There is really nothing that we're working on the debt side. I would say we're – because the best opportunity for us continues to be in build-to-suits and forward commitments. There are a couple of sort of land-oriented investments that we're working on, but the bulk of it is in build-to-suits and honestly we're working on about $350 million of industrial build-to-suit or purchase. So that continues to be an objective for us to increase the portion of our portfolio that's industrial and long term lease.

Tony Paolone - JPMorgan

Okay, thanks. And then just last question. I was following through with kind of the leasing you've done since the end of the quarter and some of the expirations for those. Wondering if maybe just help a little bit with the walk on what that does to occupancy over the rest of the year because it seemed like a lot of that was just extensions of some things and trying to just understand where that nets out?

Wil Eglin

Well, we have implied in our guidance is an extremely conservative expectation on how we do with expectations over the balance of the year. We went through on the last conference call our expectation for rollover this year and right now we're expecting vacancy in our office expirations and we don't have built in any new leasing on those properties. So, maybe we'll make some progress and we'll do better than that. But, like I say, we can't be more conservative.

Tony Paolone - JPMorgan

Okay. So, then from the 97 to they had at the end of the first quarter, basically the change to the end of the year would just be in some of these office things going dark and there be a little bit of occupancy slippage. Is that fair?

Wil Eglin

Yes. I think we will have a little bit of occupancy slippage. The main positive was in Houston where we leased our building to the government. I think we'll make other progress in the multi-tenant portfolio to offset some of the move-outs over the balance of the year.

Tony Paolone - JPMorgan

Okay. Thanks.

Operator

And we'll take our next question from Craig Mailman with KeyBanc Capital Markets.

Craig Mailman - KeyBanc Capital Markets

Good morning, guys. Just curious, on the -- what you guys are seeing in the sale market for pricing, is it coming in, where is it, I guess, relative to your expectations at the end of the year, in particular on the $50 million of vacant assets you guys are trying to sell for the balance of the year?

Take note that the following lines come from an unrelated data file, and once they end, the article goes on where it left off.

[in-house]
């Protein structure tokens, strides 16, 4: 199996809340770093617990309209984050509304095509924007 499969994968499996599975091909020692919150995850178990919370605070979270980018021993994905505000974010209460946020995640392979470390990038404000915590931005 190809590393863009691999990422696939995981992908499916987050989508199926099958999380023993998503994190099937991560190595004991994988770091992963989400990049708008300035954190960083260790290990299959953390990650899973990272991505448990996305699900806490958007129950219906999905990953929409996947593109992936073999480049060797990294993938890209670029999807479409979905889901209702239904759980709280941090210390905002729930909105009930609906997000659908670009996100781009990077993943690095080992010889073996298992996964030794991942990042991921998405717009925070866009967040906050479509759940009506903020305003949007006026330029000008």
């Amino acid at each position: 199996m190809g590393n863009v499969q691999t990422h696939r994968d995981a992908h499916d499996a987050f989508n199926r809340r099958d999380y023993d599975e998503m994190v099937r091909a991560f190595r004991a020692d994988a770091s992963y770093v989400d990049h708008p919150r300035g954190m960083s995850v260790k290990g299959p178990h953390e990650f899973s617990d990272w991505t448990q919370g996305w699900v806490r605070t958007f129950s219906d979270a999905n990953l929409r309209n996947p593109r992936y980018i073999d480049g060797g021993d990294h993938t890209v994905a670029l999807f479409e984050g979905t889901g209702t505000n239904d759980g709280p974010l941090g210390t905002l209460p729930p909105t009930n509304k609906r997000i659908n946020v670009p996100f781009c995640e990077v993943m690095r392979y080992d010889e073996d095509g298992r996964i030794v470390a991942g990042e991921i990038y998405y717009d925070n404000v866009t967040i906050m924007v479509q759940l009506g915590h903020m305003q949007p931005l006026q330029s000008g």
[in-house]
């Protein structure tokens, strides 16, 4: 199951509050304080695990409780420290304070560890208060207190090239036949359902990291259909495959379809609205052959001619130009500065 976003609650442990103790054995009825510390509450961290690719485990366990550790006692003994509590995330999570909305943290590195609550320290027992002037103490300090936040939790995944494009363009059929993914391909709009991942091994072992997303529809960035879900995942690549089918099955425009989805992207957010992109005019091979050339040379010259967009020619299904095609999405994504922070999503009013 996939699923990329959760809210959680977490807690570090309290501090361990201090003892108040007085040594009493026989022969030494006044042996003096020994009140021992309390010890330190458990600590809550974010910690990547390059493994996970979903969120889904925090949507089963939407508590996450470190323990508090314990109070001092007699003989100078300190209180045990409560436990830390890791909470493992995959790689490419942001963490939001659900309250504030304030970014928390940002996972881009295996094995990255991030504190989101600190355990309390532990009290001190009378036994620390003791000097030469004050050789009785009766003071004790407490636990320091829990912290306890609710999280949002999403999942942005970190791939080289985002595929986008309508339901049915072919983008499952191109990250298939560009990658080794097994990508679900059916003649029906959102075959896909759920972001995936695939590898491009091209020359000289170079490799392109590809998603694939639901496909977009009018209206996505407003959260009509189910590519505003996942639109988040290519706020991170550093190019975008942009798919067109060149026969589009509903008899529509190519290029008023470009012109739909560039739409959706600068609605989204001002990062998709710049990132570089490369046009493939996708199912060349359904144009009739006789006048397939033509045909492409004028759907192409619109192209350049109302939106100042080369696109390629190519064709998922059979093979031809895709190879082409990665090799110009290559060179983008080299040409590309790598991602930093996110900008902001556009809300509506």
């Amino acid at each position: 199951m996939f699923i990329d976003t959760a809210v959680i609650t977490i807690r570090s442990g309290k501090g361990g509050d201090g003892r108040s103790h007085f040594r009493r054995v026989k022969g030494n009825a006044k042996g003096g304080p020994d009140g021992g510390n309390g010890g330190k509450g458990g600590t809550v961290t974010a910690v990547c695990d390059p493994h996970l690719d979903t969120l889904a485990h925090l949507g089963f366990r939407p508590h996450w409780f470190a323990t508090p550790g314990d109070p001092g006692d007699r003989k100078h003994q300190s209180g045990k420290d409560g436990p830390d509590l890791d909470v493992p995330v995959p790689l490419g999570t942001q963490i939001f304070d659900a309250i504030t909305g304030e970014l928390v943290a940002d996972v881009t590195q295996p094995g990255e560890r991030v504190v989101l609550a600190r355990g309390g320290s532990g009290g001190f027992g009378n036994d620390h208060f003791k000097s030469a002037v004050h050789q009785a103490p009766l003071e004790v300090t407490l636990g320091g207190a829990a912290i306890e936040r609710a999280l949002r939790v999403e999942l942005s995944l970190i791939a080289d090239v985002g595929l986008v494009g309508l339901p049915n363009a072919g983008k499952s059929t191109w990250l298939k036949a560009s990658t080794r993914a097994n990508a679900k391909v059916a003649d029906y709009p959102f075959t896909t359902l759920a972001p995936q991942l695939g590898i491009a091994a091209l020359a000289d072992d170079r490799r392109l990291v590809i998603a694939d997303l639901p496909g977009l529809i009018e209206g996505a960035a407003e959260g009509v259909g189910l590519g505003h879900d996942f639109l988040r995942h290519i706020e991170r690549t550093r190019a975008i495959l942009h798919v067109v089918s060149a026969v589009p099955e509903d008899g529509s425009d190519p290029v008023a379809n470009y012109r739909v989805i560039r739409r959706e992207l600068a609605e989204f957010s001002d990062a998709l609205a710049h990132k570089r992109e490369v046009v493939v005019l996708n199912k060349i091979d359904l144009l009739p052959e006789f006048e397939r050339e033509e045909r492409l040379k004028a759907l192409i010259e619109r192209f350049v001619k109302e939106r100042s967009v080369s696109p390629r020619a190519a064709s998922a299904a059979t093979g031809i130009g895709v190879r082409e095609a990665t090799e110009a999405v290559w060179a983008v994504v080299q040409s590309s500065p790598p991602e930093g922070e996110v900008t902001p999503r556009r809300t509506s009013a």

Wil Eglin

We continue to believe that pricing on dispositions is very strong. And, if anything – it’s marginally stronger than we expected at the beginning of the year.

Craig Mailman - KeyBanc Capital Markets

Okay. And then, what kind of competition are you guys seeing on the forward build-to-suits, particularly on the industrial side. Is there any more competition from banks at this point, just more willing to finance it? And kind of take it away from your ability to offer the takeout?

Wil Eglin

I mean there are – it is a more active market with more competition than there was it couple of years ago, for example, but it's -- I would say it's more driven by that than banks becoming more active in the construction finance portion of our business.

Craig Mailman - KeyBanc Capital Markets

Okay. And just last one on the extension you guys did post quarter and in the industrial portfolio, would that ones kind of – could you give us an update where the spread came in on that one?

Pat Carroll

Yes. Well, I don't have it in front of me here but I think it’s the 27,000 more per quarter in net rent.

Craig Mailman - KeyBanc Capital Markets

Okay. Great. Thank you.

Operator

And we'll take our next question from John Guinee with Stifel

John Guinee - Stifel

Hi. John Guinee, here. Thank you. First, hey Pat, can you give us a little more clarity on what's unique, or refresh my memory, what's unique about the first quarter versus the other three quarters? Your GAAP to cash is about $39 million deduct in quarters 2, 3 and 4 combined of 2014, but roughly flat for this year. What drives that?